Why is China the first partner?
Wellesley College has close, longstanding ties with China. In 1906, a Chinese delegation visited Wellesley at the urging of the Dowager Empress Cixi, who was interested in the education of women. Mei-ling Soong (later Madame Chiang Kai-shek) graduated from Wellesley in 1917. Shortly thereafter, Bin Xin, one of China’s most celebrated writers of the 20th century, earned a degree in literature from Wellesley in 1926.

Recognized in China as a leader in the education of women, Wellesley continues to enroll some of China’s brightest and highest-achieving young women. Building on this rich history, the College is uniquely positioned to collaborate with Peking University, a leading Chinese university, to prepare women for global leadership.

Why do Wellesley and Peking University make good partners?
Peking University (also known as Beida) is one of the world’s leading universities. It was the first national university to cover comprehensive disciplines in China, and it has been a leading institution of higher education in China since its establishment in 1898. The presence of its own liberal arts college within the University (Yuanpei College) makes Beida an ideal partner for Wellesley as the role of the liberal arts is expanded to better address global problems. Beida is keenly interested in focusing on women’s leadership; with this partnership, Beida embarks on its first program targeted solely toward women.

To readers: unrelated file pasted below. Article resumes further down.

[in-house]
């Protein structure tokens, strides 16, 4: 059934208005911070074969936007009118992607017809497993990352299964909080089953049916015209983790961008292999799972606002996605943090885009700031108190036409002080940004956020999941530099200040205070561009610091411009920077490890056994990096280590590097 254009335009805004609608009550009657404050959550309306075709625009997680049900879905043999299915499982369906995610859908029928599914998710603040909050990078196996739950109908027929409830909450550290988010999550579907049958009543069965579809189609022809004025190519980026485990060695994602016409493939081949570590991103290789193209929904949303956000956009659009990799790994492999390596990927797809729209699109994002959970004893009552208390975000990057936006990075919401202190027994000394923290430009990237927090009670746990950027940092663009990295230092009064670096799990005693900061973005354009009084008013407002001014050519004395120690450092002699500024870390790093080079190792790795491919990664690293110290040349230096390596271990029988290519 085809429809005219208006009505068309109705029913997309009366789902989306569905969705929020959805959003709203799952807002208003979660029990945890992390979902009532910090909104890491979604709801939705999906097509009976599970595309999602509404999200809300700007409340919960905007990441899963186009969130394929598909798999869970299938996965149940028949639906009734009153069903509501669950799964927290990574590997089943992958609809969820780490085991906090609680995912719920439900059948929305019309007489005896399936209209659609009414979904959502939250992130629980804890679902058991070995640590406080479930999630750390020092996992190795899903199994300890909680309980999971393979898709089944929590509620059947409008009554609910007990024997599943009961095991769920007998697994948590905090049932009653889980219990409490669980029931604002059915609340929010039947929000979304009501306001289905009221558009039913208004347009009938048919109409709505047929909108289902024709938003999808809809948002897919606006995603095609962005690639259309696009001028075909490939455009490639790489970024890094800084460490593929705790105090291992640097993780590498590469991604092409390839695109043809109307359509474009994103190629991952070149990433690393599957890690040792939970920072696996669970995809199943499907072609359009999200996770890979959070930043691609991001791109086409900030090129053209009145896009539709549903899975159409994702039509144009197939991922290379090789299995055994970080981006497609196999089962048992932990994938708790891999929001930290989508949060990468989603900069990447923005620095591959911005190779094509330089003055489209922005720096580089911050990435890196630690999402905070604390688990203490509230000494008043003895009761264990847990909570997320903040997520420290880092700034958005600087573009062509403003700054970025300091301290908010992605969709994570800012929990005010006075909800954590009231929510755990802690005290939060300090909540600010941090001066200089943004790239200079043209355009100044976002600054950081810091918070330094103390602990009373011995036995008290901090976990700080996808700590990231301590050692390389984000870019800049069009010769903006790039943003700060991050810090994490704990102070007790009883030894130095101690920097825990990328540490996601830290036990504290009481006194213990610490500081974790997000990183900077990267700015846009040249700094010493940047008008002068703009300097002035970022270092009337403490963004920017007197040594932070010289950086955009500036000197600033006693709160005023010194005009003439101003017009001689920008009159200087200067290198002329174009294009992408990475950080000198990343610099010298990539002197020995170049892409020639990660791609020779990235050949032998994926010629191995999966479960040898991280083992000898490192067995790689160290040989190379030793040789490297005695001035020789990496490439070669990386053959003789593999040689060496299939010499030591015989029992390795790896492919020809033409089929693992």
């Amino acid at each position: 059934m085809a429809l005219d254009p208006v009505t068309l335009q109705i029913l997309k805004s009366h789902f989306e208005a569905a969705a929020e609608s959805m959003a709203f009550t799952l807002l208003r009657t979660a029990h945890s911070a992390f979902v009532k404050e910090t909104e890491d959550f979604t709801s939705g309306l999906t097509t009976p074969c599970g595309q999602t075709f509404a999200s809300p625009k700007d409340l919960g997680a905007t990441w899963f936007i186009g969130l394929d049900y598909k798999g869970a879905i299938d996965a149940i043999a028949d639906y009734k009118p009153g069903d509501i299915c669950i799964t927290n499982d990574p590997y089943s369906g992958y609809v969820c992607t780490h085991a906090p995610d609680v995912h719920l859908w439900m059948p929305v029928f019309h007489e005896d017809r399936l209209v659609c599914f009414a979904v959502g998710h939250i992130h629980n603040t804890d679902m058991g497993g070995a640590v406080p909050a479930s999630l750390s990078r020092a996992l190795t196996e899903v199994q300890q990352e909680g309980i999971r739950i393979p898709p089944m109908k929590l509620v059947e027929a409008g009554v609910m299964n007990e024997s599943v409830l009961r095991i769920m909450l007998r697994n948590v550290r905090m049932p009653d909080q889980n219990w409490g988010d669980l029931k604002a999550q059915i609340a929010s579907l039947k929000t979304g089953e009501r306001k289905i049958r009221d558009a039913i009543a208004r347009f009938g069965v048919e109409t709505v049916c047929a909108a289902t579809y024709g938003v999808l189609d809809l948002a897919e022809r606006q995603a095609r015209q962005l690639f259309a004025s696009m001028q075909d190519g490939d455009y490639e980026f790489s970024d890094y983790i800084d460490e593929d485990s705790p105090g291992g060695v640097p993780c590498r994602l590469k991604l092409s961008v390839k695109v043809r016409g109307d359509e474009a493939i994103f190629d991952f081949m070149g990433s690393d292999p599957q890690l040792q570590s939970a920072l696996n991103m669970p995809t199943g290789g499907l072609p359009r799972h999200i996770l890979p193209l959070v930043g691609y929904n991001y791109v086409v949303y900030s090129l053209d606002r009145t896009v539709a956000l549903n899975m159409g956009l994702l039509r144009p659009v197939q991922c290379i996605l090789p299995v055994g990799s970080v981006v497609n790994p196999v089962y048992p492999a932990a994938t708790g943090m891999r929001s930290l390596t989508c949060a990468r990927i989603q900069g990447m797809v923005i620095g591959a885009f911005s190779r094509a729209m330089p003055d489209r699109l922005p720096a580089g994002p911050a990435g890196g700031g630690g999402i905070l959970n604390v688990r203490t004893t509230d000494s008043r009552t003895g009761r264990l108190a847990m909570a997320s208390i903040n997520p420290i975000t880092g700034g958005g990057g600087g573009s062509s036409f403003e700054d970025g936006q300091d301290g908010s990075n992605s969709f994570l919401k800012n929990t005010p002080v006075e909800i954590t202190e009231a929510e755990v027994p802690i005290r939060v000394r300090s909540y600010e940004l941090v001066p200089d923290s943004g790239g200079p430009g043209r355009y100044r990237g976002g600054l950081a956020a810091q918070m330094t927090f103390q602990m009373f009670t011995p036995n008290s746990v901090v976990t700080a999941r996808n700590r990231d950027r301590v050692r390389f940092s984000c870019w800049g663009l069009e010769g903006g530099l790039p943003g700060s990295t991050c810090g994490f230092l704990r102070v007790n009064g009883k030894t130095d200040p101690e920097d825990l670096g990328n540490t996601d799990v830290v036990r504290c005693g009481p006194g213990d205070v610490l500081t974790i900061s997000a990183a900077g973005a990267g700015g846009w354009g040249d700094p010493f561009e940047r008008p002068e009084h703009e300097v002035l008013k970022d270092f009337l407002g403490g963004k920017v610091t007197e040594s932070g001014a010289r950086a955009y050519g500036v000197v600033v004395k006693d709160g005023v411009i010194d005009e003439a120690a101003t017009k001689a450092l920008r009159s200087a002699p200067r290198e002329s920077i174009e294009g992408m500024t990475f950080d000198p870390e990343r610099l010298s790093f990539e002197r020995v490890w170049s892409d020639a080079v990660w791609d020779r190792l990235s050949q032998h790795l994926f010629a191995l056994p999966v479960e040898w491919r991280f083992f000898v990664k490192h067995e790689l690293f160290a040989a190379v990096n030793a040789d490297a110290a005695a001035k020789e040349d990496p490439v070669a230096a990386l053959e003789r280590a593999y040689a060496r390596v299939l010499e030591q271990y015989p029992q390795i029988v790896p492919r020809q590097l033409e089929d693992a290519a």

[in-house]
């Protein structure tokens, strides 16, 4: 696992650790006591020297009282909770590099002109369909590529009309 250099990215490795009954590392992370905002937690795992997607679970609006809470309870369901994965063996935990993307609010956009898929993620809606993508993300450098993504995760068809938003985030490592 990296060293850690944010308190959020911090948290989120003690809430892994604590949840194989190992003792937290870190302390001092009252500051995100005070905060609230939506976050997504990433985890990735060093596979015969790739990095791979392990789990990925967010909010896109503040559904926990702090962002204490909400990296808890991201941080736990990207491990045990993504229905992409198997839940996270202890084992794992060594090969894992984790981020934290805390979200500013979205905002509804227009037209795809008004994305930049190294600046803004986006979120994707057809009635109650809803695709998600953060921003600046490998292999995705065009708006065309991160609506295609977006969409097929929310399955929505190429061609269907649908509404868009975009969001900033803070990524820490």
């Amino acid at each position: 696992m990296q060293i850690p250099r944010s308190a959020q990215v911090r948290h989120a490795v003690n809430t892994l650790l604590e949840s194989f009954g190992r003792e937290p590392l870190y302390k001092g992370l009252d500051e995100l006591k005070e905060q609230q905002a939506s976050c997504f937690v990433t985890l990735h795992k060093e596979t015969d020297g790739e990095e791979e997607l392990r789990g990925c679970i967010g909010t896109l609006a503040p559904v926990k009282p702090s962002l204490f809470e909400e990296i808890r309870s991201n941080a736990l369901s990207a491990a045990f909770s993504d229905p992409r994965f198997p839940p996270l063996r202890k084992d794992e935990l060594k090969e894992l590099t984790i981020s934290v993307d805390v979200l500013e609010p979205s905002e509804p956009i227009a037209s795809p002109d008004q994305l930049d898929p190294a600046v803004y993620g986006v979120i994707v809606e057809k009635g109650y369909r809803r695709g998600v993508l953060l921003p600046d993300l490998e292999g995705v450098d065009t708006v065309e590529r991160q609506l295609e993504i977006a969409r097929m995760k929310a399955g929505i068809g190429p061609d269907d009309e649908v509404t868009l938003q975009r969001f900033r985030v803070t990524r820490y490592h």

Both Beida and Wellesley foster the highest standard of leadership in their graduates as well as the ability to think, act, and contribute meaningfully and effectively in their chosen areas of interest.

What is involved in the initial joint venture between the institutions?
The joint venture began when 20 Wellesley students traveled to Beijing in June 2013 to participate in an intensive 10-day academic program with 20 female Peking University students. Supported by faculty from both institutions, the program was based upon the unique interdisciplinary educational model Wellesley developed for the Albright Institute for Global Affairs. The program also featured a master class taught by Madeleine Albright herself.

On June 15, 2013, the academic program culminated in a conference. “Women’s Leadership: Making a Difference in the World” brought together prominent women from China and the United States along with other special guests from around the world. The goal of the conference was to help women advance to positions of global leadership. By sharing their experiences and perspectives, participants engaged with and learned from one another to help prepare the next generation of women leaders.